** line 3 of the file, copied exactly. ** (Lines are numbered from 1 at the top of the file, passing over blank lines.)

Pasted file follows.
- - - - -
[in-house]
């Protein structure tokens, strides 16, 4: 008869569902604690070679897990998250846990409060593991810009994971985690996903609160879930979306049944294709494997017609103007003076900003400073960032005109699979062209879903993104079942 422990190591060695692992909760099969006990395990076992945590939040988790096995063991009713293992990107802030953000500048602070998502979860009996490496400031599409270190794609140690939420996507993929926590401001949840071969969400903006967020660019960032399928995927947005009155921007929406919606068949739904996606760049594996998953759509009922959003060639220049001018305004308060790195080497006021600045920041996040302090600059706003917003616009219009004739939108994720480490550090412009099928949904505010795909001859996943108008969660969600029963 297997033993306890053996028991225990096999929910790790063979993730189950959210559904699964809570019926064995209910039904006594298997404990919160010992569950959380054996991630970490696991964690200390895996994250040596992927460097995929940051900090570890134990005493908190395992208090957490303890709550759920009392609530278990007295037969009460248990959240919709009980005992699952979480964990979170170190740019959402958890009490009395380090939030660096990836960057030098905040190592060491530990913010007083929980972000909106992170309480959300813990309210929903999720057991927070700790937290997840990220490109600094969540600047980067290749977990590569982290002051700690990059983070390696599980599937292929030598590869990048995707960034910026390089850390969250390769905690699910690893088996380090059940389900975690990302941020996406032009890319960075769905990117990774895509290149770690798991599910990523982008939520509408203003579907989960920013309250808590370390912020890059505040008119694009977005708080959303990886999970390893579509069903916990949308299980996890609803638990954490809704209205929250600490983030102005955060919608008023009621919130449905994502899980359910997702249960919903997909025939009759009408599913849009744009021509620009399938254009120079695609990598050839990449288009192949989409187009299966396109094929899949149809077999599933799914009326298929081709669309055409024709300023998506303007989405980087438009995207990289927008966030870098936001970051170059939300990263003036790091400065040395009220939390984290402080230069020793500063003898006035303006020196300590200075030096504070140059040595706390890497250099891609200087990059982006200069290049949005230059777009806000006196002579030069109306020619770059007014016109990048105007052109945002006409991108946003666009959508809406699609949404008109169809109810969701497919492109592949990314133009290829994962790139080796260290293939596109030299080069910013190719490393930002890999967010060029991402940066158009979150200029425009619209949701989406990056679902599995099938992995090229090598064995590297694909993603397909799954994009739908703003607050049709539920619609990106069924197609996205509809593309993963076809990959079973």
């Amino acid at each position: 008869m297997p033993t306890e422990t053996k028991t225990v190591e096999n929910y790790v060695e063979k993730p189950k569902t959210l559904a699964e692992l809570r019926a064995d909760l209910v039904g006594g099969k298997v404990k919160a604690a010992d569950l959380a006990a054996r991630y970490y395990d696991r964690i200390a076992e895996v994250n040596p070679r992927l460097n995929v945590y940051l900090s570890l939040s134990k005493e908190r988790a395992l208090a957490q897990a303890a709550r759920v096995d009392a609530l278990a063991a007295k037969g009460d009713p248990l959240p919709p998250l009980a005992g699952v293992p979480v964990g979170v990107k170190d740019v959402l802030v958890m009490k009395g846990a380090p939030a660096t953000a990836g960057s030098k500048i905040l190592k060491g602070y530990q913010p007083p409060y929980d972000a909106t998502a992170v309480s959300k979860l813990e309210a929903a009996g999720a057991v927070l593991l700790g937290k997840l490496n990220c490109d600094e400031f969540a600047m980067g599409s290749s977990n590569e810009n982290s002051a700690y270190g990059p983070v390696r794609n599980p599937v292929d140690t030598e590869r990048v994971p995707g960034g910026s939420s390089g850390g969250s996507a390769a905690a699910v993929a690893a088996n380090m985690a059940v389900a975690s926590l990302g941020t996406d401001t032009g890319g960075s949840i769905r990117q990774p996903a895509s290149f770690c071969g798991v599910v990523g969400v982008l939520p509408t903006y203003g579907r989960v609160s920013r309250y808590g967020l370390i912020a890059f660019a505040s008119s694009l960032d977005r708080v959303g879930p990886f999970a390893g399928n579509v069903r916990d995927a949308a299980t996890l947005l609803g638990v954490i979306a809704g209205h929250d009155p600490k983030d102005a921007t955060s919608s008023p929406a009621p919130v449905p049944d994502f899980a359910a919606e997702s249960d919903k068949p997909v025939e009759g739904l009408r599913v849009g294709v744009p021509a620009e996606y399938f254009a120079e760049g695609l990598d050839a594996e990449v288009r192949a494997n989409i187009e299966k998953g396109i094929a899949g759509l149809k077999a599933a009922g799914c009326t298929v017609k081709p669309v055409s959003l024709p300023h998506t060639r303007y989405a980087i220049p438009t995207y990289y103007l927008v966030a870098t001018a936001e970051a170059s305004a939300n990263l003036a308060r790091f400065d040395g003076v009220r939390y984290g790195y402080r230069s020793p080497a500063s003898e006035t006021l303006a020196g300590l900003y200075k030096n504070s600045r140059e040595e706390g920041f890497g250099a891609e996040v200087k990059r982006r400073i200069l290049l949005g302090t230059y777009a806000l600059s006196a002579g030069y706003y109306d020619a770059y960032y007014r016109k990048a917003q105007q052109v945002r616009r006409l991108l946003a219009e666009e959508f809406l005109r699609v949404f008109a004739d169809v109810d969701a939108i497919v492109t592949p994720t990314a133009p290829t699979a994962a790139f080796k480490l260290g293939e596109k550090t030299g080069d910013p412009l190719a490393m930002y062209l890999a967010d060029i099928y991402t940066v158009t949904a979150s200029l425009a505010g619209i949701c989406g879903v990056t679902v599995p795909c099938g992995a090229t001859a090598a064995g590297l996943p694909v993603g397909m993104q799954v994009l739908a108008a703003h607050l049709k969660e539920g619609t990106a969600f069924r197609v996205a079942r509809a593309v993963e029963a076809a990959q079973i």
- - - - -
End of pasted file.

């Amino acid at each position: 008869m297997p033993t306890e422990t053996k028991t225990v190591e096999n929910y790790v060695e063979k993730p189950k569902t959210l559904a699964e692992l809570r019926a064995d909760l209910v039904g006594g099969k298997v404990k919160a604690a010992d569950l959380a006990a054996r991630y970490y395990d696991r964690i200390a076992e895996v994250n040596p070679r992927l460097n995929v945590y940051l900090s570890l939040s134990k005493e908190r988790a395992l208090a957490q897990a303890a709550r759920v096995d009392a609530l278990a063991a007295k037969g009460d009713p248990l959240p919709p998250l009980a005992g699952v293992p979480v964990g979170v990107k170190d740019v959402l802030v958890m009490k009395g846990a380090p939030a660096t953000a990836g960057s030098k500048i905040l190592k060491g602070y530990q913010p007083p409060y929980d972000a909106t998502a992170v309480s959300k979860l813990e309210a929903a009996g999720a057991v927070l593991l700790g937290k997840l490496n990220c490109d600094e400031f969540a600047m980067g599409s290749s977990n590569e810009n982290s002051a700690y270190g990059p983070v390696r794609n599980p599937v292929d140690t030598e590869r990048v994971p995707g960034g910026s939420s390089g850390g969250s996507a390769a905690a699910v993929a690893a088996n380090m985690a059940v389900a975690s926590l990302g941020t996406d401001t032009g890319g960075s949840i769905r990117q990774p996903a895509s290149f770690c071969g798991v599910v990523g969400v982008l939520p509408t903006y203003g579907r989960v609160s920013r309250y808590g967020l370390i912020a890059f660019a505040s008119s694009l960032d977005r708080v959303g879930p990886f999970a390893g399928n579509v069903r916990d995927a949308a299980t996890l947005l609803g638990v954490i979306a809704g209205h929250d009155p600490k983030d102005a921007t955060s919608s008023p929406a009621p919130v449905p049944d994502f899980a359910a919606e997702s249960d919903k068949p997909v025939e009759g739904l009408r599913v849009g294709v744009p021509a620009e996606y399938f254009a120079e760049g695609l990598d050839a594996e990449v288009r192949a494997n989409i187009e299966k998953g396109i094929a899949g759509l149809k077999a599933a009922g799914c009326t298929v017609k081709p669309v055409s959003l024709p300023h998506t060639r303007y989405a980087i220049p438009t995207y990289y103007l927008v966030a870098t001018a936001e970051a170059s305004a939300n990263l003036a308060r790091f400065d040395g003076v009220r939390y984290g790195y402080r230069s020793p080497a500063s003898e006035t006021l303006a020196g300590l900003y200075k030096n504070s600045r140059e040595e706390g920041f890497g250099a891609e996040v200087k990059r982006r400073i200069l290049l949005g302090t230059y777009a806000l600059s006196a002579g030069y706003y109306d020619a770059y960032y007014r016109k990048a917003q105007q052109v945002r616009r006409l991108l946003a219009e666009e959508f809406l005109r699609v949404f008109a004739d169809v109810d969701a939108i497919v492109t592949p994720t990314a133009p290829t699979a994962a790139f080796k480490l260290g293939e596109k550090t030299g080069d910013p412009l190719a490393m930002y062209l890999a967010d060029i099928y991402t940066v158009t949904a979150s200029l425009a505010g619209i949701c989406g879903v990056t679902v599995p795909c099938g992995a090229t001859a090598a064995g590297l996943p694909v993603g397909m993104q799954v994009l739908a108008a703003h607050l049709k969660e539920g619609t990106a969600f069924r197609v996205a079942r509809a593309v993963e029963a076809a990959q079973i």